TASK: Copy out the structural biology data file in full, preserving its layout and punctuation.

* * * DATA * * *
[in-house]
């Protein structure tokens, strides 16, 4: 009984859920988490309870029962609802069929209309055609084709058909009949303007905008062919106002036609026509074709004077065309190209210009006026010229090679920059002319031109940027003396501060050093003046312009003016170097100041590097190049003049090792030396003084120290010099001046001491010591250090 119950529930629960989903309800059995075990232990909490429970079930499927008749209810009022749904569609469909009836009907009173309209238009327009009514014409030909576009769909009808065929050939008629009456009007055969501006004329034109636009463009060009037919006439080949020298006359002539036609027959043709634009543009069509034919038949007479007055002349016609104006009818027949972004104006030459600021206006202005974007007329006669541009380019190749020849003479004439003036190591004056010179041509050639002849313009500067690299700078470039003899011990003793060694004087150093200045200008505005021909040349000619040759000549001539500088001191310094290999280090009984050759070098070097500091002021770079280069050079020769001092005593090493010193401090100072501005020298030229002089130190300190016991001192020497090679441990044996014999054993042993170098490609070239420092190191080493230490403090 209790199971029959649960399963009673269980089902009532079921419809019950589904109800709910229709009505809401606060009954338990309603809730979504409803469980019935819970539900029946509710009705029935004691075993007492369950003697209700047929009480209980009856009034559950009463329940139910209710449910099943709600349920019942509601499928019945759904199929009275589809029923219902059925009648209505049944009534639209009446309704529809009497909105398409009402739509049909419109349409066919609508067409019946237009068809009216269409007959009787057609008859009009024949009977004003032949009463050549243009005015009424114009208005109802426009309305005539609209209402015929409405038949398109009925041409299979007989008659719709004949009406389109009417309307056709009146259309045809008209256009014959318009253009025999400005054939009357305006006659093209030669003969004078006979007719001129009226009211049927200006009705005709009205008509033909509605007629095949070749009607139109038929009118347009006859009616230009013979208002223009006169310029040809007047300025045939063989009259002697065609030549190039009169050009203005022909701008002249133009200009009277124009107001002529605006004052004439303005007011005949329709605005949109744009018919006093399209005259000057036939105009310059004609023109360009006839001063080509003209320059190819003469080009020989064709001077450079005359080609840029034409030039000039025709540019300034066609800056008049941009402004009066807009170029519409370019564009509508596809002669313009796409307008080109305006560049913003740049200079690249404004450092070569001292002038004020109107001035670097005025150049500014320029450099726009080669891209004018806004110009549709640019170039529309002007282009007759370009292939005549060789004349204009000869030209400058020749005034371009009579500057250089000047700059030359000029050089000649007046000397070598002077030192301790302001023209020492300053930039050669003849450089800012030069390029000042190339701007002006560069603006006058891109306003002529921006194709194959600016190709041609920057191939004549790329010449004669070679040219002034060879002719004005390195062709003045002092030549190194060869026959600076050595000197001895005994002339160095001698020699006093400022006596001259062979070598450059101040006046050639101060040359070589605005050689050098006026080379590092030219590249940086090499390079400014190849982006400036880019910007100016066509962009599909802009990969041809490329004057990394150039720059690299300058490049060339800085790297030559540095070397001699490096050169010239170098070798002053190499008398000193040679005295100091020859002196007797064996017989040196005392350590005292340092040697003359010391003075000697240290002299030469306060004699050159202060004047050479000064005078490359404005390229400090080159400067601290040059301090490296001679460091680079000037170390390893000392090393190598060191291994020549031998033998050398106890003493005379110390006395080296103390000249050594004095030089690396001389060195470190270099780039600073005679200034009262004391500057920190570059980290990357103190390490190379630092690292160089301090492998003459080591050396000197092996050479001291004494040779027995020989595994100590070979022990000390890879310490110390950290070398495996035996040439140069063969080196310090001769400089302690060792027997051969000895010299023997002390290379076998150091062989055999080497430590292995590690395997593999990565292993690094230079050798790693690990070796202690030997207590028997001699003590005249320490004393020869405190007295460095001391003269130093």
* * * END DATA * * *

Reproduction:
[in-house]
């Protein structure tokens, strides 16, 4: 009984859920988490309870029962609802069929209309055609084709058909009949303007905008062919106002036609026509074709004077065309190209210009006026010229090679920059002319031109940027003396501060050093003046312009003016170097100041590097190049003049090792030396003084120290010099001046001491010591250090 119950529930629960989903309800059995075990232990909490429970079930499927008749209810009022749904569609469909009836009907009173309209238009327009009514014409030909576009769909009808065929050939008629009456009007055969501006004329034109636009463009060009037919006439080949020298006359002539036609027959043709634009543009069509034919038949007479007055002349016609104006009818027949972004104006030459600021206006202005974007007329006669541009380019190749020849003479004439003036190591004056010179041509050639002849313009500067690299700078470039003899011990003793060694004087150093200045200008505005021909040349000619040759000549001539500088001191310094290999280090009984050759070098070097500091002021770079280069050079020769001092005593090493010193401090100072501005020298030229002089130190300190016991001192020497090679441990044996014999054993042993170098490609070239420092190191080493230490403090 209790199971029959649960399963009673269980089902009532079921419809019950589904109800709910229709009505809401606060009954338990309603809730979504409803469980019935819970539900029946509710009705029935004691075993007492369950003697209700047929009480209980009856009034559950009463329940139910209710449910099943709600349920019942509601499928019945759904199929009275589809029923219902059925009648209505049944009534639209009446309704529809009497909105398409009402739509049909419109349409066919609508067409019946237009068809009216269409007959009787057609008859009009024949009977004003032949009463050549243009005015009424114009208005109802426009309305005539609209209402015929409405038949398109009925041409299979007989008659719709004949009406389109009417309307056709009146259309045809008209256009014959318009253009025999400005054939009357305006006659093209030669003969004078006979007719001129009226009211049927200006009705005709009205008509033909509605007629095949070749009607139109038929009118347009006859009616230009013979208002223009006169310029040809007047300025045939063989009259002697065609030549190039009169050009203005022909701008002249133009200009009277124009107001002529605006004052004439303005007011005949329709605005949109744009018919006093399209005259000057036939105009310059004609023109360009006839001063080509003209320059190819003469080009020989064709001077450079005359080609840029034409030039000039025709540019300034066609800056008049941009402004009066807009170029519409370019564009509508596809002669313009796409307008080109305006560049913003740049200079690249404004450092070569001292002038004020109107001035670097005025150049500014320029450099726009080669891209004018806004110009549709640019170039529309002007282009007759370009292939005549060789004349204009000869030209400058020749005034371009009579500057250089000047700059030359000029050089000649007046000397070598002077030192301790302001023209020492300053930039050669003849450089800012030069390029000042190339701007002006560069603006006058891109306003002529921006194709194959600016190709041609920057191939004549790329010449004669070679040219002034060879002719004005390195062709003045002092030549190194060869026959600076050595000197001895005994002339160095001698020699006093400022006596001259062979070598450059101040006046050639101060040359070589605005050689050098006026080379590092030219590249940086090499390079400014190849982006400036880019910007100016066509962009599909802009990969041809490329004057990394150039720059690299300058490049060339800085790297030559540095070397001699490096050169010239170098070798002053190499008398000193040679005295100091020859002196007797064996017989040196005392350590005292340092040697003359010391003075000697240290002299030469306060004699050159202060004047050479000064005078490359404005390229400090080159400067601290040059301090490296001679460091680079000037170390390893000392090393190598060191291994020549031998033998050398106890003493005379110390006395080296103390000249050594004095030089690396001389060195470190270099780039600073005679200034009262004391500057920190570059980290990357103190390490190379630092690292160089301090492998003459080591050396000197092996050479001291004494040779027995020989595994100590070979022990000390890879310490110390950290070398495996035996040439140069063969080196310090001769400089302690060792027997051969000895010299023997002390290379076998150091062989055999080497430590292995590690395997593999990565292993690094230079050798790693690990070796202690030997207590028997001699003590005249320490004393020869405190007295460095001391003269130093």